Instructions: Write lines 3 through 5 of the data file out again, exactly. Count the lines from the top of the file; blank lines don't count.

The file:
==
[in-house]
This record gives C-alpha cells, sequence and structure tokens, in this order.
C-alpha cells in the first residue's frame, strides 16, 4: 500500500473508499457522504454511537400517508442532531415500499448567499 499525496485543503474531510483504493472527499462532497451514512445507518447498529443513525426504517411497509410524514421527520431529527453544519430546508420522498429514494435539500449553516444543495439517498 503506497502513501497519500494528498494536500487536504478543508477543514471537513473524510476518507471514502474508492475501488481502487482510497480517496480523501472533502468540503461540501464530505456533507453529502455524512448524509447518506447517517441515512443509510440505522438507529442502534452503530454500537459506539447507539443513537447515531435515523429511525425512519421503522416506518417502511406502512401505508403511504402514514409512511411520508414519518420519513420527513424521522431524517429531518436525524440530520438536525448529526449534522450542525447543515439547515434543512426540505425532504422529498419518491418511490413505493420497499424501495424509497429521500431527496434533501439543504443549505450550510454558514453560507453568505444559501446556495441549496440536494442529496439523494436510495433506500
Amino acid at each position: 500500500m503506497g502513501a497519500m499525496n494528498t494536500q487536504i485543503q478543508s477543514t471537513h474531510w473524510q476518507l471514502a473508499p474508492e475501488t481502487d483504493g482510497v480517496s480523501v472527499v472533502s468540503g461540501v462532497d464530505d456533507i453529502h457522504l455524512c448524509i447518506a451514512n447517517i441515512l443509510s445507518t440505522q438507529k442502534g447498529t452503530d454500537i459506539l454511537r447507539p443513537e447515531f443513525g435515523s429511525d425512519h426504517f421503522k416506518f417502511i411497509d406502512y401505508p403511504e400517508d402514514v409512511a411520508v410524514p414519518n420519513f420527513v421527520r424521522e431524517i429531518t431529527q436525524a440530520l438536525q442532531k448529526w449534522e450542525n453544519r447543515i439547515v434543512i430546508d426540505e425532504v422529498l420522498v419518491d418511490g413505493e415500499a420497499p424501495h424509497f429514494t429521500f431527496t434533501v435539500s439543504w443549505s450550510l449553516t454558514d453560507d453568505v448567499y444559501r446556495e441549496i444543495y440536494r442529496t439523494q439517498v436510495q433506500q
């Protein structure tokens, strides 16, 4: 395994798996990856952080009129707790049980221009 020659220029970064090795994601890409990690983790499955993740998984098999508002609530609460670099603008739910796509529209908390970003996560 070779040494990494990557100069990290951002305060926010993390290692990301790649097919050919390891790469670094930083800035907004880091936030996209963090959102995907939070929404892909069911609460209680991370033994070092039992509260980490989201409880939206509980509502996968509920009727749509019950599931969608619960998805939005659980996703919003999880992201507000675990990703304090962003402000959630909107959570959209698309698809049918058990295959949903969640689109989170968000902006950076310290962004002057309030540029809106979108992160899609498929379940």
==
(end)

C-alpha cells in the first residue's frame, strides 16, 4: 500500500473508499457522504454511537400517508442532531415500499448567499 499525496485543503474531510483504493472527499462532497451514512445507518447498529443513525426504517411497509410524514421527520431529527453544519430546508420522498429514494435539500449553516444543495439517498 503506497502513501497519500494528498494536500487536504478543508477543514471537513473524510476518507471514502474508492475501488481502487482510497480517496480523501472533502468540503461540501464530505456533507453529502455524512448524509447518506447517517441515512443509510440505522438507529442502534452503530454500537459506539447507539443513537447515531435515523429511525425512519421503522416506518417502511406502512401505508403511504402514514409512511411520508414519518420519513420527513424521522431524517429531518436525524440530520438536525448529526449534522450542525447543515439547515434543512426540505425532504422529498419518491418511490413505493420497499424501495424509497429521500431527496434533501439543504443549505450550510454558514453560507453568505444559501446556495441549496440536494442529496439523494436510495433506500
Amino acid at each position: 500500500m503506497g502513501a497519500m499525496n494528498t494536500q487536504i485543503q478543508s477543514t471537513h474531510w473524510q476518507l471514502a473508499p474508492e475501488t481502487d483504493g482510497v480517496s480523501v472527499v472533502s468540503g461540501v462532497d464530505d456533507i453529502h457522504l455524512c448524509i447518506a451514512n447517517i441515512l443509510s445507518t440505522q438507529k442502534g447498529t452503530d454500537i459506539l454511537r447507539p443513537e447515531f443513525g435515523s429511525d425512519h426504517f421503522k416506518f417502511i411497509d406502512y401505508p403511504e400517508d402514514v409512511a411520508v410524514p414519518n420519513f420527513v421527520r424521522e431524517i429531518t431529527q436525524a440530520l438536525q442532531k448529526w449534522e450542525n453544519r447543515i439547515v434543512i430546508d426540505e425532504v422529498l420522498v419518491d418511490g413505493e415500499a420497499p424501495h424509497f429514494t429521500f431527496t434533501v435539500s439543504w443549505s450550510l449553516t454558514d453560507d453568505v448567499y444559501r446556495e441549496i444543495y440536494r442529496t439523494q439517498v436510495q433506500q
């Protein structure tokens, strides 16, 4: 395994798996990856952080009129707790049980221009 020659220029970064090795994601890409990690983790499955993740998984098999508002609530609460670099603008739910796509529209908390970003996560 070779040494990494990557100069990290951002305060926010993390290692990301790649097919050919390891790469670094930083800035907004880091936030996209963090959102995907939070929404892909069911609460209680991370033994070092039992509260980490989201409880939206509980509502996968509920009727749509019950599931969608619960998805939005659980996703919003999880992201507000675990990703304090962003402000959630909107959570959209698309698809049918058990295959949903969640689109989170968000902006950076310290962004002057309030540029809106979108992160899609498929379940």